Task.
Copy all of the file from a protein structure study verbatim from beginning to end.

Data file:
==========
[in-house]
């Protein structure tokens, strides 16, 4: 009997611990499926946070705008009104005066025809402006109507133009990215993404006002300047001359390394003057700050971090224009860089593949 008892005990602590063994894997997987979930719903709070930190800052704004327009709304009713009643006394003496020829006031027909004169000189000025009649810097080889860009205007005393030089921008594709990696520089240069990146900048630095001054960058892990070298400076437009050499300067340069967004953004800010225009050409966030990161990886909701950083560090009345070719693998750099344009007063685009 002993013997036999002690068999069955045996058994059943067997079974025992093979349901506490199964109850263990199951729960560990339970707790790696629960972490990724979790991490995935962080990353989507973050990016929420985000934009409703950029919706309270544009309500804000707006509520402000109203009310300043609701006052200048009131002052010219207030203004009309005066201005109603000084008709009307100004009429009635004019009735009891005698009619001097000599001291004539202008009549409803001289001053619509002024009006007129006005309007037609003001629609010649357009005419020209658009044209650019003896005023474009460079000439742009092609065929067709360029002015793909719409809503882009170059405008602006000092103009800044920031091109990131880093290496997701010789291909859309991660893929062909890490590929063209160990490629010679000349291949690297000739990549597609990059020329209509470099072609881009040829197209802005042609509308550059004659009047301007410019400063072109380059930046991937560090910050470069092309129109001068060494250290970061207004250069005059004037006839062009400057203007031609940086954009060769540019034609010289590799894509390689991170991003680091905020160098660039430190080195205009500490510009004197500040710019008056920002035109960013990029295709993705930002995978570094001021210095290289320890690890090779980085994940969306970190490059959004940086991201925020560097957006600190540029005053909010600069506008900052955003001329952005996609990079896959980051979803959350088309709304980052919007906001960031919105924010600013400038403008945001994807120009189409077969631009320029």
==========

[in-house]
């Protein structure tokens, strides 16, 4: 009997611990499926946070705008009104005066025809402006109507133009990215993404006002300047001359390394003057700050971090224009860089593949 008892005990602590063994894997997987979930719903709070930190800052704004327009709304009713009643006394003496020829006031027909004169000189000025009649810097080889860009205007005393030089921008594709990696520089240069990146900048630095001054960058892990070298400076437009050499300067340069967004953004800010225009050409966030990161990886909701950083560090009345070719693998750099344009007063685009 002993013997036999002690068999069955045996058994059943067997079974025992093979349901506490199964109850263990199951729960560990339970707790790696629960972490990724979790991490995935962080990353989507973050990016929420985000934009409703950029919706309270544009309500804000707006509520402000109203009310300043609701006052200048009131002052010219207030203004009309005066201005109603000084008709009307100004009429009635004019009735009891005698009619001097000599001291004539202008009549409803001289001053619509002024009006007129006005309007037609003001629609010649357009005419020209658009044209650019003896005023474009460079000439742009092609065929067709360029002015793909719409809503882009170059405008602006000092103009800044920031091109990131880093290496997701010789291909859309991660893929062909890490590929063209160990490629010679000349291949690297000739990549597609990059020329209509470099072609881009040829197209802005042609509308550059004659009047301007410019400063072109380059930046991937560090910050470069092309129109001068060494250290970061207004250069005059004037006839062009400057203007031609940086954009060769540019034609010289590799894509390689991170991003680091905020160098660039430190080195205009500490510009004197500040710019008056920002035109960013990029295709993705930002995978570094001021210095290289320890690890090779980085994940969306970190490059959004940086991201925020560097957006600190540029005053909010600069506008900052955003001329952005996609990079896959980051979803959350088309709304980052919007906001960031919105924010600013400038403008945001994807120009189409077969631009320029």